Tuberose oil is a staple scent for perfumery, obtained through chemical extraction by means of concretes and absolutes, and it is one of the most expensive natural fragrances available to perfumers.

Because of the flower's patrician demeanor and its expensive essence I always thought the tuberoses were difficult plants that require extreme amounts of care and pampering, but no, they are sturdy and gritty and like most summer bulbs they need virtually no care.

Tuberoses are of course frost tender and will not survive winters in areas above zone eight, but if you plant them in containers and bring them indoors during the cold season they will increase and bloom more from year to year, just like their warm climate counterparts.

The tuberose fragrance is so strong that it has sedative effects in large quantities and thus it is recommended to remove the cut flowers from areas where people sleep. It can cause headaches in excess, even in people who love it. Its heavy fragrance can overwhelm you over a long period of time, so if you like its perfume use it sparingly, a little goes a long way.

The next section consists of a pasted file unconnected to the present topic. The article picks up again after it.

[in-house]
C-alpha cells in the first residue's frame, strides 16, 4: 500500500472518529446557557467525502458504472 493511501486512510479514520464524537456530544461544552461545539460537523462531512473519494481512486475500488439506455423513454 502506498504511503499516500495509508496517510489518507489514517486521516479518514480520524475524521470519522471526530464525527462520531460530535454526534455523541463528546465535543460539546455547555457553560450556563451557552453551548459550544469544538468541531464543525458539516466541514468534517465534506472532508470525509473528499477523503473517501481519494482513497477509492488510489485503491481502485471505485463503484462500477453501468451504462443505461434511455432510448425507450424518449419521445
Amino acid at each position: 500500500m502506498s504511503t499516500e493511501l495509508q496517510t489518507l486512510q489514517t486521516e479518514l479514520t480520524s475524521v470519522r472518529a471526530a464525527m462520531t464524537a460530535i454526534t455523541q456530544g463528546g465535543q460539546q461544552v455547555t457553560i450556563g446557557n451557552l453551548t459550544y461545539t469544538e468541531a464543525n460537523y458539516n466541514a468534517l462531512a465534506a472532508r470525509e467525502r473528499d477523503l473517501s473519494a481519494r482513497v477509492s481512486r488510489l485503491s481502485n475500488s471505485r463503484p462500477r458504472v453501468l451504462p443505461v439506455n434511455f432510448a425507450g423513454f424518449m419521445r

Author's Bio: 

Main Areas: Garden Writing; Sustainable Gardening; Homegrown Harvest
Published Books: “Terra Two”; “Generations”, "Letters to Lelia"
Career Focus: Author; Consummate Gardener;
Affiliation: All Year Garden; The Weekly Gardener; Francis Rosenfeld's Blog

I started blogging in 2010, to share the joy of growing all things green and the beauty of the garden through the seasons. Two garden blogs were born: and, a periodical that followed it one year later. I wanted to assemble an informal compendium of the things I learned from my grandfather, wonderful books, educational websites, and my own experience, in the hope that other people might use it in their own gardening practice.